Saburo Sato, a former top aide of ex-Lower House lawmaker Koichi Kato, was served a fresh arrest warrant Tuesday on suspicion of failing to declare 150 million yen that he received from talent agency Rising Production Co., investigative sources said.
Investigators from the Tokyo District Public District Prosecutor’s Office believe Sato, 61, thus evaded income tax payments of around 74 million yen, the sources said.
Until January, Sato served as chief accountant of a fund management body for Kato, a former heavyweight of the Liberal Democratic Party who resigned from the House of Representatives in early April to take responsibility for Sato’s suspected misconduct.
Sato resigned from his post amid initial tax-evasion allegations.
Prosecutors believe Sato was deeply involved in the suspected misappropriation of political funds for Kato. They have already questioned Kato himself over the matter, and are in the process of deciding whether the ex-lawmaker should be held criminally responsible, the sources said.
According to prosecutors, Sato received 150 million yen in cash from Rising Production in June 1997. The firm in question later changed its name to Freegate Promotion Co.
Tetsuo Taira, then president of Rising Production, ordered one of his subordinates to deliver the cash to Sato at the lawmaker’s office in Tokyo on two separate occasions, they said.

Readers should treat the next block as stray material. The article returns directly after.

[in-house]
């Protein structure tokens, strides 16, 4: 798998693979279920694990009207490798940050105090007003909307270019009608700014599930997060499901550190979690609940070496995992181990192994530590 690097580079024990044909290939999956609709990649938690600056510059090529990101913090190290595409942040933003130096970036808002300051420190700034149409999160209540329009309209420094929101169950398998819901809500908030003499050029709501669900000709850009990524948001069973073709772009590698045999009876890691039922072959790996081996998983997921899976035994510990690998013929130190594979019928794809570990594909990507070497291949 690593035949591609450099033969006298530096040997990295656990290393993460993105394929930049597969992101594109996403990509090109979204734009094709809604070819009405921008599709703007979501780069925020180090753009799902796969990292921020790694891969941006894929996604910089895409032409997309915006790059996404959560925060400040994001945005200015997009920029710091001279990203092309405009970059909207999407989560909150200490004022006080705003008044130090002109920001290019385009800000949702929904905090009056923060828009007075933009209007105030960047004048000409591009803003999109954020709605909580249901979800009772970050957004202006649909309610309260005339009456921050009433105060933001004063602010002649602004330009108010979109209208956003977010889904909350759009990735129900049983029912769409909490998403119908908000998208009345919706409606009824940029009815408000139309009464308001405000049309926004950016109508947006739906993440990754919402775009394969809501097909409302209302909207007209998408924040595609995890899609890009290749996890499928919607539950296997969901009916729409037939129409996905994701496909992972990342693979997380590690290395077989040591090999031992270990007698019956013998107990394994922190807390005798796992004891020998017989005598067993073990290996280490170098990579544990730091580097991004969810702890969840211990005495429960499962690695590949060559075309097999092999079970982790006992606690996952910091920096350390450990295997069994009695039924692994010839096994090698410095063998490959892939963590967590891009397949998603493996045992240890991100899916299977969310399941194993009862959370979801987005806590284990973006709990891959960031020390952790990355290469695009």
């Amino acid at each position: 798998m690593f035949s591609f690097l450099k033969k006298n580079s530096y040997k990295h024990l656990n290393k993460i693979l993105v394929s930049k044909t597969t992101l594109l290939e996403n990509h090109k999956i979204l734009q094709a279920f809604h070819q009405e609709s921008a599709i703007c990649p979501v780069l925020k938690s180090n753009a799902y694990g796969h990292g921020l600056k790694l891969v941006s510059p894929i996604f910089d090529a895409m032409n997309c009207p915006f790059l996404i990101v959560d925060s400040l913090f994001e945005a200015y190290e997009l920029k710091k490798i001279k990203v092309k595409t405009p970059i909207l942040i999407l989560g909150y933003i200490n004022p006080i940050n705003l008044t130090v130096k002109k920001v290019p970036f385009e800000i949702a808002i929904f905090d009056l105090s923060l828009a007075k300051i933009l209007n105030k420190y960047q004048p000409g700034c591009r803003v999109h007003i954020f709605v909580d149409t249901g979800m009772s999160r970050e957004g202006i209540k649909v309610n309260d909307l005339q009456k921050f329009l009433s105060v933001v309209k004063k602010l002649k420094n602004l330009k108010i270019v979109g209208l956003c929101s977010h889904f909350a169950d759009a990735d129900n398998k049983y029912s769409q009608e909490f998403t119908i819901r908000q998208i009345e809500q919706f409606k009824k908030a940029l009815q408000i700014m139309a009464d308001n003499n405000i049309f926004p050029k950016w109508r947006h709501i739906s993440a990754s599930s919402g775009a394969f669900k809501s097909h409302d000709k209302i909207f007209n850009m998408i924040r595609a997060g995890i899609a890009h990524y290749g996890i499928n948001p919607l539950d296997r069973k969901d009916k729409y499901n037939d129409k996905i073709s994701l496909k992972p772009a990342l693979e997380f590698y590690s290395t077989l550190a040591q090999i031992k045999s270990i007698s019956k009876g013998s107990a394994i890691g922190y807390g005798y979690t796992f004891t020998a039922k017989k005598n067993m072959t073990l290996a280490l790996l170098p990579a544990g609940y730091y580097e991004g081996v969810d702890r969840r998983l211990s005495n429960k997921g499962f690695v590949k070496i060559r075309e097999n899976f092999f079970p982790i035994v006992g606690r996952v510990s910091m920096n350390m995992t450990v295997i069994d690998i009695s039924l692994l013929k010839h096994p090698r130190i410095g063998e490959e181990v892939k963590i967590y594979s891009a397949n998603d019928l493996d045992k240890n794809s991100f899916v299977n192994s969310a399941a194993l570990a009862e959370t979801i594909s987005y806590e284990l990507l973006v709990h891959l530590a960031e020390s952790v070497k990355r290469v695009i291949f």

Taira is currently being tried over separate corporate income law violations.
Taira believed at the time that police were conducting a secret probe into an illegal casino he frequented, the sources said.
He was thus urging Sato to exert his influence as secretary of the powerful lawmaker to block a potential police investigation of him, they said.
There is no evidence, however, that Sato did in fact exert pressure of this kind on the Metropolitan Police Department, they said.
Sato was arrested in March on suspicion of evading 104 million yen in taxes by concealing 277 million yen in income in the three years through 2000.
Tax chief pleads guilty
Tsunekichi Hamada, former head of the Sapporo Regional Taxation Bureau, pleaded guilty Tuesday to evading 250 million yen in income taxes.
In his first trial session before the Tokyo District Court, Hamada, 64, a tax accountant and adviser, admitted failing to declare about 740 million yen in income from 1997 to 2000 in violation of the Income Tax Law.
Hamada is accused of failing to declare most of the commissions he collected for advising more than 100 companies on how to reduce their tax bills, and of padding his office expenses.
The talent agency Rising Production Co., now called Freegate Promotion Co., which manages popular singer Namie Amuro, was one of his clients.
The founder of Rising Production, Tetsuo Taira, was arrested in October along with eight others on suspicion of evading corporate taxes in the three business years to August 1999. They were charged with evading about 1.18 billion yen in taxes.
Hamada joined the Tokyo Regional Taxation Bureau in 1956 after graduating from high school in Chiba Prefecture. After serving as a secretary to the National Tax Agency chief, he was made chief personnel inspector at the agency. He headed the Sapporo bureau for one year from May 1995 before his retirement in 1996.
After retiring, he served as a tax consultant to some 200 companies, and had more than 200 million yen in annual income.
Hamada allegedly used some of the undeclared income to purchase a new residence in Setagaya Ward, Tokyo, in October 1999, and put the rest of the money into savings accounts.
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